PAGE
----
November 23, 2018: This is the site of the old Take One Video.  You can’t rent VHS movies or porn here, nor can you buy tickets anymore.  They are a wax center so they serve the community in a slightly different way now.  There are no lines to get in anymore for some reason.

I’m very lucky to have had so many friends that have come seen Metallica with me over the years. A lot of things have changed in the past two decades since Roseland. Guys have gotten married and had kids. Or they got married. Or they had kids. Or they got divorced or were widowed. People moved away, then came back. But we still spend as much time together as possible, and we congregate at concerts all the time.

When Metallica performs these days, James makes a point of saying that they are happy to be alive and with us. He really means it! They tragically lost Cliff Burton, and James often says that he struggled with addiction so much that he thought he wasn’t going to make it without his music.

But looking past Metallica, we’ve lost a lot of our favorite rock stars and bands for one reason or another. Ronnie James Dio, Lemmy Kilmister, Scott Weiland, Chris Cornell, Chester Bennington, Vinnie Paul, Dimebag Darrell, and John Entwhistle (just to name a few) have all died in the past two decades. They were all irreplaceable. Bruce Dickinson and Tony Iommi both barely survived cancer scares.

Bands like Mötley Crüe, Mötorhead, Black Sabbath, KISS, and Slayer have all either called it quits, or are about to retire. These bands themselves are also irreplaceable. Putting it in this context, we are so lucky that we still get to see Metallica in the year 2018. Hopefully they keep it together and stay on the road for many years to come.

My friends from church, Jerome and Matt brought me to my first Metallica concert when I was seventeen at the Brendan Byrne Arena in East Rutherford in April, 1992. The memories of that first show are burned into my brain.

But nothing will ever compare to my third show. I had a pretty good idea at the time that I’d never have a Metallica experience like that ever again. Twenty years have gone by, and that proved to be the case. I’ve gone on to see Metallica nineteen more times since then, and have been blown away by them every time. But nothing was the same as seeing Metallica perform seventeen cover songs at the Roseland Ballroom in Manhattan. It was the most important night of my life.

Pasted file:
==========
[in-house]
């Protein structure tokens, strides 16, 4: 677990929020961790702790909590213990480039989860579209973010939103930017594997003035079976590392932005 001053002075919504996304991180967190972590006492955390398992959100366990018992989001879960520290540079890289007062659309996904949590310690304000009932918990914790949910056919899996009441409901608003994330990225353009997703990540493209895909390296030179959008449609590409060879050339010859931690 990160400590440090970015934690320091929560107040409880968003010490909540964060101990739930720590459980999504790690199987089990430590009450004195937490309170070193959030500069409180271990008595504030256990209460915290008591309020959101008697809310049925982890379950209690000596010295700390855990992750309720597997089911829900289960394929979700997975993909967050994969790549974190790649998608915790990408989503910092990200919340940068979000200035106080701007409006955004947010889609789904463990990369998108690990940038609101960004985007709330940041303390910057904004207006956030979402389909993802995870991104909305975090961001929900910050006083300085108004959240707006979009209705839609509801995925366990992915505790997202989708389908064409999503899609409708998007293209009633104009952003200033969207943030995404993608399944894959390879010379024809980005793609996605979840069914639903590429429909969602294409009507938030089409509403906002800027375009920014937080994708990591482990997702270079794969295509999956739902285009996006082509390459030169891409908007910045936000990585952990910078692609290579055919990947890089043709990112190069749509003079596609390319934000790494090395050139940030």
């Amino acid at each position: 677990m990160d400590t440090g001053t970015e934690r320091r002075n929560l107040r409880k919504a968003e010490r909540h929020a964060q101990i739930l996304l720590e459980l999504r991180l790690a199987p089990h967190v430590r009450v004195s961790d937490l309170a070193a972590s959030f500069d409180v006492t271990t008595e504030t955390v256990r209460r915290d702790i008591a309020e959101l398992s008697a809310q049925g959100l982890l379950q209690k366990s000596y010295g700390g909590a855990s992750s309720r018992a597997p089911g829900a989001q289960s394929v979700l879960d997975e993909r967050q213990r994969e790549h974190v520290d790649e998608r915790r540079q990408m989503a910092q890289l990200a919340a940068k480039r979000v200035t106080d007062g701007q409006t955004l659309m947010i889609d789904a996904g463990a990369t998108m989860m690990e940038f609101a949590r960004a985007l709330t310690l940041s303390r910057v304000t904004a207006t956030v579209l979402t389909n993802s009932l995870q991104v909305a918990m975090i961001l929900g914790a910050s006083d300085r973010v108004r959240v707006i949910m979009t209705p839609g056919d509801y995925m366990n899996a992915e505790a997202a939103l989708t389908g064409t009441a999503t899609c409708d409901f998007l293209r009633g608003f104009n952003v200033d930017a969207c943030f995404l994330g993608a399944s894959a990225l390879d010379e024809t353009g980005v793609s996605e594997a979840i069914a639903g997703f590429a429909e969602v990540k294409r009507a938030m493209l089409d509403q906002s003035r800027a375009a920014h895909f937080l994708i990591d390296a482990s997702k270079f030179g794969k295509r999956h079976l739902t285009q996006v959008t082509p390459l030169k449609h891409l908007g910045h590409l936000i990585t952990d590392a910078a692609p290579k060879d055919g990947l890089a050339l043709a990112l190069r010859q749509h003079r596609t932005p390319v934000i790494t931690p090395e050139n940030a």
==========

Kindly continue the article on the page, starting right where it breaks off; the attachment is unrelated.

The story ends there, but I have a little appendix below. In researching this story, I went through all 22 Metallica shows I’ve been to, and aggregated the set lists. I’ve included the totals below. I’ve seen a total of 92 different songs and medleys played live.

Shows

Date Venue City
4/8/1992 Brendan Byrne Arena East Rutherford, NJ
7/17/1998 Giants Stadium East Rutherford, NJ
11/24/1998 Roseland Ballroom New York, NY
11/23/1999 Madison Square Garden New York, NY
7/20/2000 Giants Stadium East Rutherford, NJ
7/8/2003 Giants Stadium East Rutherford, NJ
4/20/2004 Nassau Coliseum Uniondale, NY
10/22/2004 Continental Airlines Arena East Rutherford, NJ
1/17/2009 Wachovia Center Philadelphia, PA
1/31/2009 Prudential Center Newark, NJ
2/1/2009 Prudential Center Newark, NJ
11/14/2009 Madison Square Garden New York, NY
11/15/2009 Madison Square Garden New York, NY
9/14/2011 Yankee Stadium New York, NY
6/23/2012 Bader Field Atlantic City, NJ
6/24/2012 Bader Field Atlantic City, NJ
5/12/2017 Lincoln Financial Field Philadelphia, PA
5/14/2017 MetLife Stadium East Rutherford, NJ
5/17/2017 The New Colesium Presented by NYCB Uniondale, NY
7/19/2017 Parc Jean-Drapeau Montreal, QC
10/20/2018 Bryce Jordan Center State College, PA
10/25/2018 Wells Fargo Center Philadelphia, PA

Songs/Medleys

Song Times I’ve seen it
Enter Sandman 21
Nothing Else Matters 21
One 21
Sad But True 21
Master of Puppets 20
Seek and Destroy 18
For Whom the Bell Tolls 15
Creeping Death 13
Fade to Black 12
Fuel 11
Blackened 9
Battery 8
The Unforgiven 8
Wherever I May Roam 8
Atlas, Rise! 6
Fight Fire With Fire 6
Hardwired 6
Moth Into Flame 6
Now That We’re Dead 6
The Day That Never Comes 6
Welcome Home (Sanitarium) 6
All Nightmare Long 5
Broken, Beat And Scarred 5
Cyanide 5
Harvester of Sorrow 5
Ride The Lightning 5
That Was Just Your Life 5
The End Of The Line 5
The Four Horsemen 5
Whiplash 5
Breadfan 4
Halo On Fire 4
Hit The Lights 4
Holier Than Thou 4
Last Caress 4
Of Wolf and Man 4
The Memory Remains 4
King Nothing 3
No Leaf Clover 3
St. Anger 3
Turn The Page 3
Am I Evil? 2
Bleeding Me 2
Blitzkrieg 2
Die, Die My Darling 2
Frantic 2
I Disappear 2
Last Caress/Green Hell 2
Motorbreath 2
Overkill 2
The Call of Ktulu 2
The God That Failed 2
The Shortest Straw 2
The Thing That Should Not Be 2
Through the Never 2
Trapped Under Ice 2
Until It Sleeps 2
– Human 1
…And Justice For All 1
Damage Inc. 1
Devil’s Dance 1
Disposable Heroes 1
Don’t Tread On Me 1
Dyers Eve 1
Escape 1
Hell And Back 1
Helpless 1
Hero of the Day 1
Jump In The Fire 1
Justice Medley 1
Killing Time 1
Last Caress/So What/Die, Die My Darling 1
Low Man’s Lyric 1
Mastertarium 1
Mercyful Fate 1
Metal Militia 1
My Apocalypse 1
My Friend Of Misery 1
No Remorse 1
Orion 1
Phantom Lord 1
Sabbra Cadabra 1
Small Hours 1
So What 1
Spit Out The Bone 1
Stone Cold Crazy 1
The Judas Kiss 1
The Outlaw Torn 1
The Prince 1
The Struggle Within 1
The Wait 1
Whiskey In The Jar 1